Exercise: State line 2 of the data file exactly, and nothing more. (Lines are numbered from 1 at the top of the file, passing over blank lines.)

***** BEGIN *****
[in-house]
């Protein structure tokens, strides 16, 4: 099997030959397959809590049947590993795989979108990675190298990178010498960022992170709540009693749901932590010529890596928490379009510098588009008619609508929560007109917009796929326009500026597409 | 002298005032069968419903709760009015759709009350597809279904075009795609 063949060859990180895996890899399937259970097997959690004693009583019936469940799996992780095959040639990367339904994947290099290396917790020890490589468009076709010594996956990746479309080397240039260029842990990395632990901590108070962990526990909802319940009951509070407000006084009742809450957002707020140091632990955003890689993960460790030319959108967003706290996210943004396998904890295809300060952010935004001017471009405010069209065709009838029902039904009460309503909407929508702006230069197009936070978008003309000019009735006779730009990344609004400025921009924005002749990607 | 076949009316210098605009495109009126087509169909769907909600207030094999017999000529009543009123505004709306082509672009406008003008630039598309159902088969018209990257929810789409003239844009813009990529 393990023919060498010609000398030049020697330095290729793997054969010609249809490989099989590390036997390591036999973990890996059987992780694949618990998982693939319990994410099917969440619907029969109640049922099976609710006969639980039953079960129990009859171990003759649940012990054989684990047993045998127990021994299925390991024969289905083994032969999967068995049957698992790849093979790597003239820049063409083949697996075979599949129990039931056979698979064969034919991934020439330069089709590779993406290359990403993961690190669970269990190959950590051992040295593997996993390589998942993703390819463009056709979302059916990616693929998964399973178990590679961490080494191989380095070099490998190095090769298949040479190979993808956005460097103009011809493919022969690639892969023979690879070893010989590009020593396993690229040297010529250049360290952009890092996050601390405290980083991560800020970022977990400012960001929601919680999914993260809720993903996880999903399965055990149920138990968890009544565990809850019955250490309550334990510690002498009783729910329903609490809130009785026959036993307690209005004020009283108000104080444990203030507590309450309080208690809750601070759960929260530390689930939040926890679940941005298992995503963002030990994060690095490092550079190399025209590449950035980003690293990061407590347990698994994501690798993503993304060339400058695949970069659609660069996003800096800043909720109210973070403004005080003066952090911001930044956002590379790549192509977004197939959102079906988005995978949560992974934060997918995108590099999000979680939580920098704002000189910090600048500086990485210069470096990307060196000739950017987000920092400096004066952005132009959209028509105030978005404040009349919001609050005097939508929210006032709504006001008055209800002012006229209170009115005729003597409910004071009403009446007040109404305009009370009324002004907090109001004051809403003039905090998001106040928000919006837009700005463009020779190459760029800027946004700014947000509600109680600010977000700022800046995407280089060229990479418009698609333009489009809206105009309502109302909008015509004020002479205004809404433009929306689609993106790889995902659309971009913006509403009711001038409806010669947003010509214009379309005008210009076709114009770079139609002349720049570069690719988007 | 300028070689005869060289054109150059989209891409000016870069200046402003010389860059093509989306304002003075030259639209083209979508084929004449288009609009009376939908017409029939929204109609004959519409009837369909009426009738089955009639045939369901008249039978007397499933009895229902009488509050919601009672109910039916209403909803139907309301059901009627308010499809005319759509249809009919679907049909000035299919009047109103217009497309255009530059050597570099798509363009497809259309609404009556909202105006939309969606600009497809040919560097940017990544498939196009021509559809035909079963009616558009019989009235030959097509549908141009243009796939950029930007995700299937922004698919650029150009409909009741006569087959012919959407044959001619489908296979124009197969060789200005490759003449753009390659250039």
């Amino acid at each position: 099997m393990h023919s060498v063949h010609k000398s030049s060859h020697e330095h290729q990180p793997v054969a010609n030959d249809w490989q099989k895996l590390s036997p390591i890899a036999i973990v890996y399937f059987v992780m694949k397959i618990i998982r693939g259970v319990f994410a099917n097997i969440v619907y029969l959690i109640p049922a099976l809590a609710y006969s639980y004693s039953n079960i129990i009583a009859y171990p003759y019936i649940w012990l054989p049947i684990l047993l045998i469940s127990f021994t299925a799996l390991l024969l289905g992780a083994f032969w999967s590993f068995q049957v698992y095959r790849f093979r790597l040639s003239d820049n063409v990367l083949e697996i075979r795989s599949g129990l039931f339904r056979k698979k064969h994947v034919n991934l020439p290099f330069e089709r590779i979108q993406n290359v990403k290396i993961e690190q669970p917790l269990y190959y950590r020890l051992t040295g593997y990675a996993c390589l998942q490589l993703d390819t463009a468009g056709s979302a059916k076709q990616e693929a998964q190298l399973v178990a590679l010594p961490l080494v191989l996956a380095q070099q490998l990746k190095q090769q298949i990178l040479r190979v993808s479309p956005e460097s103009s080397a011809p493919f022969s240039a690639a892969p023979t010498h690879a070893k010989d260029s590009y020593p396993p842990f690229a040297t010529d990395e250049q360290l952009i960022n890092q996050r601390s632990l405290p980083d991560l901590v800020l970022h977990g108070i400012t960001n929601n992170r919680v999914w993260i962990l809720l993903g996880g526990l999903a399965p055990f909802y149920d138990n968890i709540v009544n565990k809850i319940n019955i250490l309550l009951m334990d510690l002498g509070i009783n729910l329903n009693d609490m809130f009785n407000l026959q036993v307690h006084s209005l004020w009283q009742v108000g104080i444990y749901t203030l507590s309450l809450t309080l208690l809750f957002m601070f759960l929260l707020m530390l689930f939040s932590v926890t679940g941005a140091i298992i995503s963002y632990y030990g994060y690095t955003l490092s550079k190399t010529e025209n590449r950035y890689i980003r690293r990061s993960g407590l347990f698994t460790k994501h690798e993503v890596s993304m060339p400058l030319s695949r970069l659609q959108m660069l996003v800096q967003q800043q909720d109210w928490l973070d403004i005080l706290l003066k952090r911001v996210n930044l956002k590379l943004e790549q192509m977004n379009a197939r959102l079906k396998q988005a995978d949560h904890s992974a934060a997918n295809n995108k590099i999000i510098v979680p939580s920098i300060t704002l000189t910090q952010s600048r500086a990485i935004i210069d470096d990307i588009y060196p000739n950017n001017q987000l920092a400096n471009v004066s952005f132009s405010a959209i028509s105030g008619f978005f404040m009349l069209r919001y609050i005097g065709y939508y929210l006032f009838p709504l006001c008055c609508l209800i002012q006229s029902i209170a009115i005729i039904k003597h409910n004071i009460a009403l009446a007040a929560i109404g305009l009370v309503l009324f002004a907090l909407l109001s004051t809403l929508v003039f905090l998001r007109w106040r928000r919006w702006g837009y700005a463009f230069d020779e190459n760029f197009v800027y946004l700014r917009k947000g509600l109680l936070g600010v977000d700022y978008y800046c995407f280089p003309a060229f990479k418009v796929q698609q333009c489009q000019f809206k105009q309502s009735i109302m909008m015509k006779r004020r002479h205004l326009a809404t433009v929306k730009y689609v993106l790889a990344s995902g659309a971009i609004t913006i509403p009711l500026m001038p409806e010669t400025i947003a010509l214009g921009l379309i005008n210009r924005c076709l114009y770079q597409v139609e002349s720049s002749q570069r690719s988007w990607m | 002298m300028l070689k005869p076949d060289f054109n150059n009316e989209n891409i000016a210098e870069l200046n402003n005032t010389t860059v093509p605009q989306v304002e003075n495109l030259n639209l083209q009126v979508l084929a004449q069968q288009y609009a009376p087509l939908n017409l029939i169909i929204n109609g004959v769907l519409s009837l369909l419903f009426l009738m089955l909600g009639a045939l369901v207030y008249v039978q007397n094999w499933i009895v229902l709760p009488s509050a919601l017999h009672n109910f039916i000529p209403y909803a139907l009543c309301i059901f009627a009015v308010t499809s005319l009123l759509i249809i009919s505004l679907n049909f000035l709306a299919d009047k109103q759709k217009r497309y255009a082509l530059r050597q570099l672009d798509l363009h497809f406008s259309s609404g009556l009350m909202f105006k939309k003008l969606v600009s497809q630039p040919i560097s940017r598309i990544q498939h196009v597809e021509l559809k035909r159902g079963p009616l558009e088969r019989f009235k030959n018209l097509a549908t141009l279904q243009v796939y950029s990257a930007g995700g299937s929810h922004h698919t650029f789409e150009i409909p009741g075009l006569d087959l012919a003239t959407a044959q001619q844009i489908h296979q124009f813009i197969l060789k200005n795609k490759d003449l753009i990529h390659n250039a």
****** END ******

């Protein structure tokens, strides 16, 4: 099997030959397959809590049947590993795989979108990675190298990178010498960022992170709540009693749901932590010529890596928490379009510098588009008619609508929560007109917009796929326009500026597409 | 002298005032069968419903709760009015759709009350597809279904075009795609 063949060859990180895996890899399937259970097997959690004693009583019936469940799996992780095959040639990367339904994947290099290396917790020890490589468009076709010594996956990746479309080397240039260029842990990395632990901590108070962990526990909802319940009951509070407000006084009742809450957002707020140091632990955003890689993960460790030319959108967003706290996210943004396998904890295809300060952010935004001017471009405010069209065709009838029902039904009460309503909407929508702006230069197009936070978008003309000019009735006779730009990344609004400025921009924005002749990607 | 076949009316210098605009495109009126087509169909769907909600207030094999017999000529009543009123505004709306082509672009406008003008630039598309159902088969018209990257929810789409003239844009813009990529 393990023919060498010609000398030049020697330095290729793997054969010609249809490989099989590390036997390591036999973990890996059987992780694949618990998982693939319990994410099917969440619907029969109640049922099976609710006969639980039953079960129990009859171990003759649940012990054989684990047993045998127990021994299925390991024969289905083994032969999967068995049957698992790849093979790597003239820049063409083949697996075979599949129990039931056979698979064969034919991934020439330069089709590779993406290359990403993961690190669970269990190959950590051992040295593997996993390589998942993703390819463009056709979302059916990616693929998964399973178990590679961490080494191989380095070099490998190095090769298949040479190979993808956005460097103009011809493919022969690639892969023979690879070893010989590009020593396993690229040297010529250049360290952009890092996050601390405290980083991560800020970022977990400012960001929601919680999914993260809720993903996880999903399965055990149920138990968890009544565990809850019955250490309550334990510690002498009783729910329903609490809130009785026959036993307690209005004020009283108000104080444990203030507590309450309080208690809750601070759960929260530390689930939040926890679940941005298992995503963002030990994060690095490092550079190399025209590449950035980003690293990061407590347990698994994501690798993503993304060339400058695949970069659609660069996003800096800043909720109210973070403004005080003066952090911001930044956002590379790549192509977004197939959102079906988005995978949560992974934060997918995108590099999000979680939580920098704002000189910090600048500086990485210069470096990307060196000739950017987000920092400096004066952005132009959209028509105030978005404040009349919001609050005097939508929210006032709504006001008055209800002012006229209170009115005729003597409910004071009403009446007040109404305009009370009324002004907090109001004051809403003039905090998001106040928000919006837009700005463009020779190459760029800027946004700014947000509600109680600010977000700022800046995407280089060229990479418009698609333009489009809206105009309502109302909008015509004020002479205004809404433009929306689609993106790889995902659309971009913006509403009711001038409806010669947003010509214009379309005008210009076709114009770079139609002349720049570069690719988007 | 300028070689005869060289054109150059989209891409000016870069200046402003010389860059093509989306304002003075030259639209083209979508084929004449288009609009009376939908017409029939929204109609004959519409009837369909009426009738089955009639045939369901008249039978007397499933009895229902009488509050919601009672109910039916209403909803139907309301059901009627308010499809005319759509249809009919679907049909000035299919009047109103217009497309255009530059050597570099798509363009497809259309609404009556909202105006939309969606600009497809040919560097940017990544498939196009021509559809035909079963009616558009019989009235030959097509549908141009243009796939950029930007995700299937922004698919650029150009409909009741006569087959012919959407044959001619489908296979124009197969060789200005490759003449753009390659250039």